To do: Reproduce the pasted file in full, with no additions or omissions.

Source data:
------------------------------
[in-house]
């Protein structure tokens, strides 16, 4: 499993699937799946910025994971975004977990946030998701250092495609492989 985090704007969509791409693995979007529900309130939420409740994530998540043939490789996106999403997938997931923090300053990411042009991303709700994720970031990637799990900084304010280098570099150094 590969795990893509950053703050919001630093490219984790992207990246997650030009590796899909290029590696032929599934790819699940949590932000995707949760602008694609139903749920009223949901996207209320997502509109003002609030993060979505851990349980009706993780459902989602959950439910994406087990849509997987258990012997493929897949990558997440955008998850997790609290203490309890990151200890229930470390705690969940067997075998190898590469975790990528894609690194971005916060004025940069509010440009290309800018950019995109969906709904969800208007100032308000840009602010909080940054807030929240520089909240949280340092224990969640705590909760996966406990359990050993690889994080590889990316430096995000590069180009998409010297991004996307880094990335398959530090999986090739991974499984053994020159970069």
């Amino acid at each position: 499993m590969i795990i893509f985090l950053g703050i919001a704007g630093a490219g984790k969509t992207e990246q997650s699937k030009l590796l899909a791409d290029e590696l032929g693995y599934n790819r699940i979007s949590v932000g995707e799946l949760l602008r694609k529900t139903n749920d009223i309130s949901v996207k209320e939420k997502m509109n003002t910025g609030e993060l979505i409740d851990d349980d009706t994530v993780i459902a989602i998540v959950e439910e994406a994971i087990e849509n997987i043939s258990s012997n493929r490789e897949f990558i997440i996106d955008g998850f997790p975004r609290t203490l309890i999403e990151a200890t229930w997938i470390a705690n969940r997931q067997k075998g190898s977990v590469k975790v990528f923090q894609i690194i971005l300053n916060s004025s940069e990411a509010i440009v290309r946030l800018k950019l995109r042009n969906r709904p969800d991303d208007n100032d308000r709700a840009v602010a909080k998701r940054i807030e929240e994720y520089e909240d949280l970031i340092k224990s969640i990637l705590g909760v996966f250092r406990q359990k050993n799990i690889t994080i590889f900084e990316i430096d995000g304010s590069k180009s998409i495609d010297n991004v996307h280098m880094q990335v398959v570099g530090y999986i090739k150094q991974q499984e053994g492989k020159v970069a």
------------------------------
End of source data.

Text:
[in-house]
């Protein structure tokens, strides 16, 4: 499993699937799946910025994971975004977990946030998701250092495609492989 985090704007969509791409693995979007529900309130939420409740994530998540043939490789996106999403997938997931923090300053990411042009991303709700994720970031990637799990900084304010280098570099150094 590969795990893509950053703050919001630093490219984790992207990246997650030009590796899909290029590696032929599934790819699940949590932000995707949760602008694609139903749920009223949901996207209320997502509109003002609030993060979505851990349980009706993780459902989602959950439910994406087990849509997987258990012997493929897949990558997440955008998850997790609290203490309890990151200890229930470390705690969940067997075998190898590469975790990528894609690194971005916060004025940069509010440009290309800018950019995109969906709904969800208007100032308000840009602010909080940054807030929240520089909240949280340092224990969640705590909760996966406990359990050993690889994080590889990316430096995000590069180009998409010297991004996307880094990335398959530090999986090739991974499984053994020159970069």
């Amino acid at each position: 499993m590969i795990i893509f985090l950053g703050i919001a704007g630093a490219g984790k969509t992207e990246q997650s699937k030009l590796l899909a791409d290029e590696l032929g693995y599934n790819r699940i979007s949590v932000g995707e799946l949760l602008r694609k529900t139903n749920d009223i309130s949901v996207k209320e939420k997502m509109n003002t910025g609030e993060l979505i409740d851990d349980d009706t994530v993780i459902a989602i998540v959950e439910e994406a994971i087990e849509n997987i043939s258990s012997n493929r490789e897949f990558i997440i996106d955008g998850f997790p975004r609290t203490l309890i999403e990151a200890t229930w997938i470390a705690n969940r997931q067997k075998g190898s977990v590469k975790v990528f923090q894609i690194i971005l300053n916060s004025s940069e990411a509010i440009v290309r946030l800018k950019l995109r042009n969906r709904p969800d991303d208007n100032d308000r709700a840009v602010a909080k998701r940054i807030e929240e994720y520089e909240d949280l970031i340092k224990s969640i990637l705590g909760v996966f250092r406990q359990k050993n799990i690889t994080i590889f900084e990316i430096d995000g304010s590069k180009s998409i495609d010297n991004v996307h280098m880094q990335v398959v570099g530090y999986i090739k150094q991974q499984e053994g492989k020159v970069a």